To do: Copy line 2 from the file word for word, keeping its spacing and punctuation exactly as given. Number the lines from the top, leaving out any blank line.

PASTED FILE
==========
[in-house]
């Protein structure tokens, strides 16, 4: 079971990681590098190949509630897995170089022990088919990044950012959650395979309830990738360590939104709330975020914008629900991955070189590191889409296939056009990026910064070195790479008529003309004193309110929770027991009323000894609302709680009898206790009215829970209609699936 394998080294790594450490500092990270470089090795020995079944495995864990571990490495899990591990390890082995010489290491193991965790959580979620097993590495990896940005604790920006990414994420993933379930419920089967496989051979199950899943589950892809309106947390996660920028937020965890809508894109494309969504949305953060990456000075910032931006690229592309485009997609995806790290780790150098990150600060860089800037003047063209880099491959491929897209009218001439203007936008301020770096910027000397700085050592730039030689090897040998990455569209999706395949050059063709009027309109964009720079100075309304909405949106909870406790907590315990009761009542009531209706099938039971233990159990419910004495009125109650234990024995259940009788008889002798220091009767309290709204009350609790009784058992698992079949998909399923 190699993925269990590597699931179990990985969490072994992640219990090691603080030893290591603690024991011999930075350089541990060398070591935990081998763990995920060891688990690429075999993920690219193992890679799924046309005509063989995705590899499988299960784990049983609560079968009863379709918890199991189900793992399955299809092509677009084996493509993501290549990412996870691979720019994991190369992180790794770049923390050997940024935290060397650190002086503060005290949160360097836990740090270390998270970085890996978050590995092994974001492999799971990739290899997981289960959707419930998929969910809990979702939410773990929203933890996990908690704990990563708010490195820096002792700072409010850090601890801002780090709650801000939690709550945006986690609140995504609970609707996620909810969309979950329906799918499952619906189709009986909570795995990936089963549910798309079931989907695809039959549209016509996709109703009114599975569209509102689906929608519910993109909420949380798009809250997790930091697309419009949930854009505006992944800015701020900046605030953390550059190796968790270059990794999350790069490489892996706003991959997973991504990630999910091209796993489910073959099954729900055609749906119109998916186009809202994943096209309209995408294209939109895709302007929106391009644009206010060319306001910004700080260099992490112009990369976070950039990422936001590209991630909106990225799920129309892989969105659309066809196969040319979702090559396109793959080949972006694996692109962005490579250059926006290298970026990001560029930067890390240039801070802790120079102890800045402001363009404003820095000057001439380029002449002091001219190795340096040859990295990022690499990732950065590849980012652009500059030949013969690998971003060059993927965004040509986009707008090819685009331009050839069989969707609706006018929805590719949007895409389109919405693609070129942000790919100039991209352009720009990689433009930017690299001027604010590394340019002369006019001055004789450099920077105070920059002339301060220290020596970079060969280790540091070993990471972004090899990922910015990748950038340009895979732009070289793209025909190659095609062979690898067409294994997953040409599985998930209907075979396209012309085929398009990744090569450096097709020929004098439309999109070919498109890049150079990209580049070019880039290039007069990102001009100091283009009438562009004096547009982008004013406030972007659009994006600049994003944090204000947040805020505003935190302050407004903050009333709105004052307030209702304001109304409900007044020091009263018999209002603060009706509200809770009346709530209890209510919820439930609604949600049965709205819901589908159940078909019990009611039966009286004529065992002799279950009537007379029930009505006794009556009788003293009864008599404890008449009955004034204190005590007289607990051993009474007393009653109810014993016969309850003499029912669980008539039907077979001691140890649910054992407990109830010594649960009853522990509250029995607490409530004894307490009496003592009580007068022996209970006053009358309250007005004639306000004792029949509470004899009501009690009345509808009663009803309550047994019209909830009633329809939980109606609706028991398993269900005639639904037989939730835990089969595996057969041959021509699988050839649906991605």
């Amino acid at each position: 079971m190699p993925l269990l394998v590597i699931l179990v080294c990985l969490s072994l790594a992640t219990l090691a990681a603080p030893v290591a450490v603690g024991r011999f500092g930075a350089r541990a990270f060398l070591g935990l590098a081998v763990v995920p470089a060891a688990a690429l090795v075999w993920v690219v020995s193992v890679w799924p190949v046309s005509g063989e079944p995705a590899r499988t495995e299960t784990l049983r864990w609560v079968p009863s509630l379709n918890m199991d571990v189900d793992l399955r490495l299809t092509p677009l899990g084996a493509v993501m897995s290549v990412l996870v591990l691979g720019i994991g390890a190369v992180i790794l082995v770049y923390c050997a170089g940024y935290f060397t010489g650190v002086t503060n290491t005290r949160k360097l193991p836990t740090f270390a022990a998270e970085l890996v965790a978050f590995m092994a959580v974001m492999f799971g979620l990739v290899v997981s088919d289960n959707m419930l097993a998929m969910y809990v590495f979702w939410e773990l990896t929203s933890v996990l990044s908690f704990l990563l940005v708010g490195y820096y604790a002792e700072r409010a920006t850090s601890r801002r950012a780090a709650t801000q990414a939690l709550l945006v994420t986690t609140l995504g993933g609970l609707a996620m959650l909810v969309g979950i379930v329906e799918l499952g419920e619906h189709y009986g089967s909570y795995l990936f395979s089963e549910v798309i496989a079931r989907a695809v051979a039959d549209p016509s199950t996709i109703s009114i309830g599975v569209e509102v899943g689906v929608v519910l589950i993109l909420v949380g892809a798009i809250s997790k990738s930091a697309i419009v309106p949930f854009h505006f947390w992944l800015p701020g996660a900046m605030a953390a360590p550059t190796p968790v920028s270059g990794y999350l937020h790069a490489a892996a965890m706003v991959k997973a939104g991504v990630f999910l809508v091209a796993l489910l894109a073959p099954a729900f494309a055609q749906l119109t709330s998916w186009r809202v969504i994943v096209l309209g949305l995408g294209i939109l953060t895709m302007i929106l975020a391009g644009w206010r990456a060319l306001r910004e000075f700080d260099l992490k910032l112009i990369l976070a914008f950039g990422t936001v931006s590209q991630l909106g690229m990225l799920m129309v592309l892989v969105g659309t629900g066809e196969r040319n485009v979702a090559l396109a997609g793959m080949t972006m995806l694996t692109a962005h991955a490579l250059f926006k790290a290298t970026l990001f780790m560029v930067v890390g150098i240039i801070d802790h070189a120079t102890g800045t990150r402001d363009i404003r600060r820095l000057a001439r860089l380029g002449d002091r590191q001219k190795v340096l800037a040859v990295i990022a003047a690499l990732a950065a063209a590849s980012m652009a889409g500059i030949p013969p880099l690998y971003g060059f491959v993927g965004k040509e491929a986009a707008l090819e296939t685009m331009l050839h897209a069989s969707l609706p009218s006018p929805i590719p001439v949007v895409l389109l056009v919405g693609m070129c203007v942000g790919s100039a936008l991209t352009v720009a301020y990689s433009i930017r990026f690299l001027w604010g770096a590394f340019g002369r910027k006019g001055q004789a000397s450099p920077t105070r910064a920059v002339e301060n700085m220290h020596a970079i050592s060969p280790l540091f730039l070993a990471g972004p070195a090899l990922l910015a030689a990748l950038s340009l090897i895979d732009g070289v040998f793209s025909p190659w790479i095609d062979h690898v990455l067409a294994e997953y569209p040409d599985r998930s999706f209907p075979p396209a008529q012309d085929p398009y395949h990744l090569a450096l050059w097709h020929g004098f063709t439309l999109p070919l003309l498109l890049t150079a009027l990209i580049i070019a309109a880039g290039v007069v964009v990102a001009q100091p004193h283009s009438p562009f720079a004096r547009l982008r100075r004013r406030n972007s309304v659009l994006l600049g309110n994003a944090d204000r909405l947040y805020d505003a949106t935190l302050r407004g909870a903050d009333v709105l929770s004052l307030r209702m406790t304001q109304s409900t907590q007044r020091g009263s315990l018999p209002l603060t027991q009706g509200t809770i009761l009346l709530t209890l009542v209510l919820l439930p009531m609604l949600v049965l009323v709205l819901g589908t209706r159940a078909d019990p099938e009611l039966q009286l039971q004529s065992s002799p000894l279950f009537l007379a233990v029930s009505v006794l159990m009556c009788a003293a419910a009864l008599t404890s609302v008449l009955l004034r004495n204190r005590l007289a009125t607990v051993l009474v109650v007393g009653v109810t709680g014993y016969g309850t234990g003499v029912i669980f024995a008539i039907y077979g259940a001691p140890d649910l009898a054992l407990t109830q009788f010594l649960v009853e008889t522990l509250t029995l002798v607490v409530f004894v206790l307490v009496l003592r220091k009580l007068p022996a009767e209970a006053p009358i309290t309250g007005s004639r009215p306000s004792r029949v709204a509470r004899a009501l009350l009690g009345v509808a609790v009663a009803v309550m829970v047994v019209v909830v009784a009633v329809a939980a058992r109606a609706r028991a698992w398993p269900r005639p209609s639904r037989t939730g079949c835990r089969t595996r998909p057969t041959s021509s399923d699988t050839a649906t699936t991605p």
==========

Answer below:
């Protein structure tokens, strides 16, 4: 079971990681590098190949509630897995170089022990088919990044950012959650395979309830990738360590939104709330975020914008629900991955070189590191889409296939056009990026910064070195790479008529003309004193309110929770027991009323000894609302709680009898206790009215829970209609699936 394998080294790594450490500092990270470089090795020995079944495995864990571990490495899990591990390890082995010489290491193991965790959580979620097993590495990896940005604790920006990414994420993933379930419920089967496989051979199950899943589950892809309106947390996660920028937020965890809508894109494309969504949305953060990456000075910032931006690229592309485009997609995806790290780790150098990150600060860089800037003047063209880099491959491929897209009218001439203007936008301020770096910027000397700085050592730039030689090897040998990455569209999706395949050059063709009027309109964009720079100075309304909405949106909870406790907590315990009761009542009531209706099938039971233990159990419910004495009125109650234990024995259940009788008889002798220091009767309290709204009350609790009784058992698992079949998909399923 190699993925269990590597699931179990990985969490072994992640219990090691603080030893290591603690024991011999930075350089541990060398070591935990081998763990995920060891688990690429075999993920690219193992890679799924046309005509063989995705590899499988299960784990049983609560079968009863379709918890199991189900793992399955299809092509677009084996493509993501290549990412996870691979720019994991190369992180790794770049923390050997940024935290060397650190002086503060005290949160360097836990740090270390998270970085890996978050590995092994974001492999799971990739290899997981289960959707419930998929969910809990979702939410773990929203933890996990908690704990990563708010490195820096002792700072409010850090601890801002780090709650801000939690709550945006986690609140995504609970609707996620909810969309979950329906799918499952619906189709009986909570795995990936089963549910798309079931989907695809039959549209016509996709109703009114599975569209509102689906929608519910993109909420949380798009809250997790930091697309419009949930854009505006992944800015701020900046605030953390550059190796968790270059990794999350790069490489892996706003991959997973991504990630999910091209796993489910073959099954729900055609749906119109998916186009809202994943096209309209995408294209939109895709302007929106391009644009206010060319306001910004700080260099992490112009990369976070950039990422936001590209991630909106990225799920129309892989969105659309066809196969040319979702090559396109793959080949972006694996692109962005490579250059926006290298970026990001560029930067890390240039801070802790120079102890800045402001363009404003820095000057001439380029002449002091001219190795340096040859990295990022690499990732950065590849980012652009500059030949013969690998971003060059993927965004040509986009707008090819685009331009050839069989969707609706006018929805590719949007895409389109919405693609070129942000790919100039991209352009720009990689433009930017690299001027604010590394340019002369006019001055004789450099920077105070920059002339301060220290020596970079060969280790540091070993990471972004090899990922910015990748950038340009895979732009070289793209025909190659095609062979690898067409294994997953040409599985998930209907075979396209012309085929398009990744090569450096097709020929004098439309999109070919498109890049150079990209580049070019880039290039007069990102001009100091283009009438562009004096547009982008004013406030972007659009994006600049994003944090204000947040805020505003935190302050407004903050009333709105004052307030209702304001109304409900007044020091009263018999209002603060009706509200809770009346709530209890209510919820439930609604949600049965709205819901589908159940078909019990009611039966009286004529065992002799279950009537007379029930009505006794009556009788003293009864008599404890008449009955004034204190005590007289607990051993009474007393009653109810014993016969309850003499029912669980008539039907077979001691140890649910054992407990109830010594649960009853522990509250029995607490409530004894307490009496003592009580007068022996209970006053009358309250007005004639306000004792029949509470004899009501009690009345509808009663009803309550047994019209909830009633329809939980109606609706028991398993269900005639639904037989939730835990089969595996057969041959021509699988050839649906991605």